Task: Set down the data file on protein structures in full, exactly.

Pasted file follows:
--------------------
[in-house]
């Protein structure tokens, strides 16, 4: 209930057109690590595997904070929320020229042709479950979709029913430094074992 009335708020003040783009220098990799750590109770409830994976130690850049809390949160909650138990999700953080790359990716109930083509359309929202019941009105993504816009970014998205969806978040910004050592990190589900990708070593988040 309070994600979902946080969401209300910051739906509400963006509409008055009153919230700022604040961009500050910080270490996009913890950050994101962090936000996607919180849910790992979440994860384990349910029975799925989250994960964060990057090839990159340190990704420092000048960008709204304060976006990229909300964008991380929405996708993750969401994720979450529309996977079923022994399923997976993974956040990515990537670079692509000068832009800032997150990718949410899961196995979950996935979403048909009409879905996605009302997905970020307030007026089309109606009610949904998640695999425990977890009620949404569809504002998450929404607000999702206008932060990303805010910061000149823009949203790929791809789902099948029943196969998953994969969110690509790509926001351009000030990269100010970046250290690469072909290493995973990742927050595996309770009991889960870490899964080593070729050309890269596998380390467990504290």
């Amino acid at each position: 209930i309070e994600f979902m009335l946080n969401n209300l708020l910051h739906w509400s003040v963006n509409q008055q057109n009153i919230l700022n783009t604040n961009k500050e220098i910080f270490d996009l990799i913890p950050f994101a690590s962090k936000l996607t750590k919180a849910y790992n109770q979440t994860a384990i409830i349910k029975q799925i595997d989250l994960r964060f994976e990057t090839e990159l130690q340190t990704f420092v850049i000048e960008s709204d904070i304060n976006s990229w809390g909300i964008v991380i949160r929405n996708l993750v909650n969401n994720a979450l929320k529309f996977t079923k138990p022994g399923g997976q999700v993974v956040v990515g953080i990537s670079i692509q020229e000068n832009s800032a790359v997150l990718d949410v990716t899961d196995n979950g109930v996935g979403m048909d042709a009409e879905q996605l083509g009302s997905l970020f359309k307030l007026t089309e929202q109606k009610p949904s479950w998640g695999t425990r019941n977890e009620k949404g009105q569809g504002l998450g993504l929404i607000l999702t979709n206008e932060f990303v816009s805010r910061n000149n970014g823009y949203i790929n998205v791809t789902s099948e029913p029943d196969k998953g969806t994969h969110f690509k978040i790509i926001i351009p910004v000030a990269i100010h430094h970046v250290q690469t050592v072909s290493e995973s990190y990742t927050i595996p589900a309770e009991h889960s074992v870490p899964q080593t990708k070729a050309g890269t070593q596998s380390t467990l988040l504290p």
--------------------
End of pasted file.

[in-house]
């Protein structure tokens, strides 16, 4: 209930057109690590595997904070929320020229042709479950979709029913430094074992 009335708020003040783009220098990799750590109770409830994976130690850049809390949160909650138990999700953080790359990716109930083509359309929202019941009105993504816009970014998205969806978040910004050592990190589900990708070593988040 309070994600979902946080969401209300910051739906509400963006509409008055009153919230700022604040961009500050910080270490996009913890950050994101962090936000996607919180849910790992979440994860384990349910029975799925989250994960964060990057090839990159340190990704420092000048960008709204304060976006990229909300964008991380929405996708993750969401994720979450529309996977079923022994399923997976993974956040990515990537670079692509000068832009800032997150990718949410899961196995979950996935979403048909009409879905996605009302997905970020307030007026089309109606009610949904998640695999425990977890009620949404569809504002998450929404607000999702206008932060990303805010910061000149823009949203790929791809789902099948029943196969998953994969969110690509790509926001351009000030990269100010970046250290690469072909290493995973990742927050595996309770009991889960870490899964080593070729050309890269596998380390467990504290």
């Amino acid at each position: 209930i309070e994600f979902m009335l946080n969401n209300l708020l910051h739906w509400s003040v963006n509409q008055q057109n009153i919230l700022n783009t604040n961009k500050e220098i910080f270490d996009l990799i913890p950050f994101a690590s962090k936000l996607t750590k919180a849910y790992n109770q979440t994860a384990i409830i349910k029975q799925i595997d989250l994960r964060f994976e990057t090839e990159l130690q340190t990704f420092v850049i000048e960008s709204d904070i304060n976006s990229w809390g909300i964008v991380i949160r929405n996708l993750v909650n969401n994720a979450l929320k529309f996977t079923k138990p022994g399923g997976q999700v993974v956040v990515g953080i990537s670079i692509q020229e000068n832009s800032a790359v997150l990718d949410v990716t899961d196995n979950g109930v996935g979403m048909d042709a009409e879905q996605l083509g009302s997905l970020f359309k307030l007026t089309e929202q109606k009610p949904s479950w998640g695999t425990r019941n977890e009620k949404g009105q569809g504002l998450g993504l929404i607000l999702t979709n206008e932060f990303v816009s805010r910061n000149n970014g823009y949203i790929n998205v791809t789902s099948e029913p029943d196969k998953g969806t994969h969110f690509k978040i790509i926001i351009p910004v000030a990269i100010h430094h970046v250290q690469t050592v072909s290493e995973s990190y990742t927050i595996p589900a309770e009991h889960s074992v870490p899964q080593t990708k070729a050309g890269t070593q596998s380390t467990l988040l504290p």